• Oxidative stress markers are increased in ASD, suggesting a disturbance in mitochondrial functioning. Carnosine is a potent antioxidant that significantly improves behaviour in ASD (McGinnis, 2004).

• The presence of Clostridium bacteria in the intestine of ASD children is well-documented. Clostridium difficile produce propionic acid (PA) that causes severe neurological problems including social impairment, repetitive behaviour and obsessive-compulsive behaviour. This study demonstrates an outstanding effect of carnosine inducing 300% and 350% recovery for PA-intoxicated brain  (El-Ansary, Shaker, El-Gezeery & Al-Ayadhi, 2013).

• Similarly, the present study hypothesized that propionic acid (PA) interfere with neurotransmitters in the ASD brain. When administered together with PA carnosine tended to restore the altered levels of neurotransmitters to near-normal levels (El-Ansary, Shaker, Siddiqi & Al-Ayadhi, 2013).

• Autism frequently cooccurs with epilepsy and seizures. L-Carnosine appears well-tolerated and has the potential to improve both ASD symptoms and seizures, so it may be a promising therapy for individuals with ASD and seizures (Frye et al, 2013).

• Scientists hypothesized that immunological function is altered in ASD. L-carnosine might be a potential and promising agent in ASD, modulating immune function. The beneficial effects of L-carnosine on ASD symptoms could be attributed to immunomodulatory, antioxidant, glutamatergic, and NMDA- and GABA-modulatory activities (Marchezan, dos Santos,  Deckmann & dos Santos Riesgo, 2018).


  1. Chez, M. G., Buchanan, C. P., Aimonovitch, M. C., Becker, M., Schaefer, K., Black, C., & Komen, J. (2002). Double-blind, placebo-controlled study of L-carnosine supplementation in children with autistic spectrum disorders. Journal of child neurology17(11), 833–837.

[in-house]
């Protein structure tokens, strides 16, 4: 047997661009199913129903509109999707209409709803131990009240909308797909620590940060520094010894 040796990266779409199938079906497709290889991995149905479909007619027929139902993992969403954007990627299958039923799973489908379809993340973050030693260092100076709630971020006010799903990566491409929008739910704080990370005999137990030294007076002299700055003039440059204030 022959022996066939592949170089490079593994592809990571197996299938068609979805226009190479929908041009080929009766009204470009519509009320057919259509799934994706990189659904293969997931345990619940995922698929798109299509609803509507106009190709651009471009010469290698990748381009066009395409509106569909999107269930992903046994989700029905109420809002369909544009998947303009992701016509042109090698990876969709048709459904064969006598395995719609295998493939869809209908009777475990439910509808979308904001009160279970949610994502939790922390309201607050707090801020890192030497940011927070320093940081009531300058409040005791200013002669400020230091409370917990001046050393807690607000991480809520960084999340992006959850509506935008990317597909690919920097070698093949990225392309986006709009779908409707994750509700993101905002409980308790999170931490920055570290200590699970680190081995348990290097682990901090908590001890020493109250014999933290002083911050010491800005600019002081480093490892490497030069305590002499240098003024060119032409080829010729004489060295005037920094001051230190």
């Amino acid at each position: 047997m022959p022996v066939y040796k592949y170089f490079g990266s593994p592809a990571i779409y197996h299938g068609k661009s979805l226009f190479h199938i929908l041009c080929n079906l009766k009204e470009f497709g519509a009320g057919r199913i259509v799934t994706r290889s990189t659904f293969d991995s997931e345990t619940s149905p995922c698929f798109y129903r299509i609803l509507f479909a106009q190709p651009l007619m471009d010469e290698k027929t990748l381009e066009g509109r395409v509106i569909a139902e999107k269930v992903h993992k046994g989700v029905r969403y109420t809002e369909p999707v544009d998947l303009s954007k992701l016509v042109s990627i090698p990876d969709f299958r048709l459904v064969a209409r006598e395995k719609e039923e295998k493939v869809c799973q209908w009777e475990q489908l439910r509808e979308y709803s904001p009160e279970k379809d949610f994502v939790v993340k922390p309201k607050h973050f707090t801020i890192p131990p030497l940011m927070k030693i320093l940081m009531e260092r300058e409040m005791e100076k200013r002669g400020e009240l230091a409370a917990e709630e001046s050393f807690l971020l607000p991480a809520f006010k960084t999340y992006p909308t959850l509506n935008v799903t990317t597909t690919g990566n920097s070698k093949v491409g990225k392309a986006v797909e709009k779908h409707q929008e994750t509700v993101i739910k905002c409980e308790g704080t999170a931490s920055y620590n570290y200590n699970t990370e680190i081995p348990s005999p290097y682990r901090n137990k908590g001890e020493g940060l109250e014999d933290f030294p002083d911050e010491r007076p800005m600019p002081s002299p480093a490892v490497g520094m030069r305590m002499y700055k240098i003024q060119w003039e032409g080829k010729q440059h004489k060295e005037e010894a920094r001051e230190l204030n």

2. El-Ansary, A., Shaker, G. H., El-Gezeery, A. R., & Al-Ayadhi, L. (2013). The neurotoxic effect of clindamycin-induced gut bacterial imbalance and orally administered propionic acid on DNA damage assessed by the comet assay: protective potency of carnosine and carnitine. Gut pathogens5(1), 9.
  3. El-Ansary, A., Shaker, G., Siddiqi, N. J., & Al-Ayadhi, L. Y. (2013). Possible ameliorative effects of antioxidants on propionic acid/clindamycin-induced neurotoxicity in Syrian hamsters. Gut pathogens5(1), 32.
  4. Frye, R. E., Rossignol, D., Casanova, M. F., Martin, V., Brown, G., Edelson, S. M., … & Hardy, P. (2013). A review of traditional and novel treatments for seizures in autism spectrum disorder: findings from a systematic review and expert panel. Frontiers in public health1, 31.
  5. Hajizadeh-Zaker, R., Ghajar, A., Mesgarpour, B., Afarideh, M., Mohammadi, M. R., & Akhondzadeh, S. (2018). l-Carnosine As an Adjunctive Therapy to Risperidone in Children with Autistic Disorder: A Randomized, Double-Blind, Placebo-Controlled Trial. Journal of child and adolescent psychopharmacology28(1), 74–81.
  6. Marchezan, J., dos Santos, E. G. A. W., Deckmann, I., & dos Santos Riesgo, R. (2018). Immunological dysfunction in autism spectrum disorder: A potential target for therapy. Neuroimmunomodulation25(5-6), 300-319.
  7. McGinnis W. R. (2004). Oxidative stress in autism. Alternative therapies in health and medicine10(6), 22–92.
  8. Mehrazad‐Saber, Z., Kheirouri, S., & Noorazar, S. G. (2018). Effects of l‐carnosine supplementation on sleep disorders and disease severity in autistic children: a randomized, controlled clinical trial. Basic & clinical pharmacology & toxicology123(1), 72-77.
  9. Ming, X., Stein, T. P., Barnes, V., Rhodes, N., & Guo, L. (2012). Metabolic perturbance in autism spectrum disorders: a metabolomics study. Journal of proteome research11(12), 5856–5862.
  10. Zaki, M. M., Abdel-Al, H., & Al-Sawi, M. (2017). Assessment of plasma amino acid profile in autism using cation-exchange chromatography with postcolumn derivatization by ninhydrin. Turkish Journal of Medical Sciences47(1), 260-267.